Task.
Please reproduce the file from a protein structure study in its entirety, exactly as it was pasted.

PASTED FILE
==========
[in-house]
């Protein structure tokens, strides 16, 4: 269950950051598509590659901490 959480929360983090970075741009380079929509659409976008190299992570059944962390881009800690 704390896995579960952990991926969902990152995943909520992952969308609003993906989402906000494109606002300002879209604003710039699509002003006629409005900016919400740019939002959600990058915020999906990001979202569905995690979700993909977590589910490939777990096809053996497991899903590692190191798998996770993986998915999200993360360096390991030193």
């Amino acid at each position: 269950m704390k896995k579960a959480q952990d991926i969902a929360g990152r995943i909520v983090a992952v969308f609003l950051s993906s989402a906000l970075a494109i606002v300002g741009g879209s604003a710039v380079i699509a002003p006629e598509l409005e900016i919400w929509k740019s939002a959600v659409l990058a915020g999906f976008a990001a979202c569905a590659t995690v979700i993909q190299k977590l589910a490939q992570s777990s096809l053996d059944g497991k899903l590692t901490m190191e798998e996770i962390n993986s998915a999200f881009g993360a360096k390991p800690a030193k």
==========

[in-house]
């Protein structure tokens, strides 16, 4: 269950950051598509590659901490 959480929360983090970075741009380079929509659409976008190299992570059944962390881009800690 704390896995579960952990991926969902990152995943909520992952969308609003993906989402906000494109606002300002879209604003710039699509002003006629409005900016919400740019939002959600990058915020999906990001979202569905995690979700993909977590589910490939777990096809053996497991899903590692190191798998996770993986998915999200993360360096390991030193």
């Amino acid at each position: 269950m704390k896995k579960a959480q952990d991926i969902a929360g990152r995943i909520v983090a992952v969308f609003l950051s993906s989402a906000l970075a494109i606002v300002g741009g879209s604003a710039v380079i699509a002003p006629e598509l409005e900016i919400w929509k740019s939002a959600v659409l990058a915020g999906f976008a990001a979202c569905a590659t995690v979700i993909q190299k977590l589910a490939q992570s777990s096809l053996d059944g497991k899903l590692t901490m190191e798998e996770i962390n993986s998915a999200f881009g993360a360096k390991p800690a030193k």